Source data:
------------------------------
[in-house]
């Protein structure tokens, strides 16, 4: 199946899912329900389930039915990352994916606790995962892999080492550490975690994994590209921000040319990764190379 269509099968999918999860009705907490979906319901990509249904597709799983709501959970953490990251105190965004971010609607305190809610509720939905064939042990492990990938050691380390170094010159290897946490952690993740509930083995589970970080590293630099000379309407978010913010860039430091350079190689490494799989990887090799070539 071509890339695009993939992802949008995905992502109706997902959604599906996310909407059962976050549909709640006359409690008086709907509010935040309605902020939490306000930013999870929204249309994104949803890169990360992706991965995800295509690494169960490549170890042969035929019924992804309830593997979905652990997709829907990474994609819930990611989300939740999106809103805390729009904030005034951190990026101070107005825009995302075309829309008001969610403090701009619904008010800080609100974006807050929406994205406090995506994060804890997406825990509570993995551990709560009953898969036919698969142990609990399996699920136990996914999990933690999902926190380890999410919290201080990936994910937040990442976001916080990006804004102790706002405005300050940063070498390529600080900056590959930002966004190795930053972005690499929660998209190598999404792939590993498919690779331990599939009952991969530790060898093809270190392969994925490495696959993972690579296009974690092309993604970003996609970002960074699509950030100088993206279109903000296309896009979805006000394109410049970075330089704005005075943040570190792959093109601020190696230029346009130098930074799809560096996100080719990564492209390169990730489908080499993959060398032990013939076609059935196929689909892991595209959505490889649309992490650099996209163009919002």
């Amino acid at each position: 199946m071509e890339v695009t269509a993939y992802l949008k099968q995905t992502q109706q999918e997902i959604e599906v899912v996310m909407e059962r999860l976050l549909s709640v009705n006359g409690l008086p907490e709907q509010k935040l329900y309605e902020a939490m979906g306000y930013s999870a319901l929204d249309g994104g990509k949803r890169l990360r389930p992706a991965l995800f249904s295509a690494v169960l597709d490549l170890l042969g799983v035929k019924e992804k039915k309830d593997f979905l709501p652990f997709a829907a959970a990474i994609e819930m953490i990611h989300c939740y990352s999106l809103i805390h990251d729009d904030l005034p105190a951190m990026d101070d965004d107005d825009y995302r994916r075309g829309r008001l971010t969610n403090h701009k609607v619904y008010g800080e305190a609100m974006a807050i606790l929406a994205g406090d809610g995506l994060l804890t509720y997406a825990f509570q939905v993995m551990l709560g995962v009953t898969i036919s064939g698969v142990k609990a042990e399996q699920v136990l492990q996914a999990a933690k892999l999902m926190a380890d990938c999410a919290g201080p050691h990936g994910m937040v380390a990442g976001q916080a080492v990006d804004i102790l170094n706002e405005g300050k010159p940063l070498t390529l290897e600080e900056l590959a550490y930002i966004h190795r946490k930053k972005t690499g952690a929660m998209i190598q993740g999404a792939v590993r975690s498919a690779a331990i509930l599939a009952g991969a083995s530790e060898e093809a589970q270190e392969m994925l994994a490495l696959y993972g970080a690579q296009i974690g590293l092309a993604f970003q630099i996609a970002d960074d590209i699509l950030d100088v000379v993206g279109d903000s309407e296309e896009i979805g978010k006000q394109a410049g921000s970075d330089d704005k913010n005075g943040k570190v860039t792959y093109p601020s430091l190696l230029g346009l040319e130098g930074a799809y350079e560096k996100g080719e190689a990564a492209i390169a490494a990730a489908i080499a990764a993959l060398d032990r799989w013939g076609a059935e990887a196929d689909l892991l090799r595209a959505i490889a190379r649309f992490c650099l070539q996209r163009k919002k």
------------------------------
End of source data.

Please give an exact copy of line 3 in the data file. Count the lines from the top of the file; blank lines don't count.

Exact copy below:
């Amino acid at each position: 199946m071509e890339v695009t269509a993939y992802l949008k099968q995905t992502q109706q999918e997902i959604e599906v899912v996310m909407e059962r999860l976050l549909s709640v009705n006359g409690l008086p907490e709907q509010k935040l329900y309605e902020a939490m979906g306000y930013s999870a319901l929204d249309g994104g990509k949803r890169l990360r389930p992706a991965l995800f249904s295509a690494v169960l597709d490549l170890l042969g799983v035929k019924e992804k039915k309830d593997f979905l709501p652990f997709a829907a959970a990474i994609e819930m953490i990611h989300c939740y990352s999106l809103i805390h990251d729009d904030l005034p105190a951190m990026d101070d965004d107005d825009y995302r994916r075309g829309r008001l971010t969610n403090h701009k609607v619904y008010g800080e305190a609100m974006a807050i606790l929406a994205g406090d809610g995506l994060l804890t509720y997406a825990f509570q939905v993995m551990l709560g995962v009953t898969i036919s064939g698969v142990k609990a042990e399996q699920v136990l492990q996914a999990a933690k892999l999902m926190a380890d990938c999410a919290g201080p050691h990936g994910m937040v380390a990442g976001q916080a080492v990006d804004i102790l170094n706002e405005g300050k010159p940063l070498t390529l290897e600080e900056l590959a550490y930002i966004h190795r946490k930053k972005t690499g952690a929660m998209i190598q993740g999404a792939v590993r975690s498919a690779a331990i509930l599939a009952g991969a083995s530790e060898e093809a589970q270190e392969m994925l994994a490495l696959y993972g970080a690579q296009i974690g590293l092309a993604f970003q630099i996609a970002d960074d590209i699509l950030d100088v000379v993206g279109d903000s309407e296309e896009i979805g978010k006000q394109a410049g921000s970075d330089d704005k913010n005075g943040k570190v860039t792959y093109p601020s430091l190696l230029g346009l040319e130098g930074a799809y350079e560096k996100g080719e190689a990564a492209i390169a490494a990730a489908i080499a990764a993959l060398d032990r799989w013939g076609a059935e990887a196929d689909l892991l090799r595209a959505i490889a190379r649309f992490c650099l070539q996209r163009k919002k």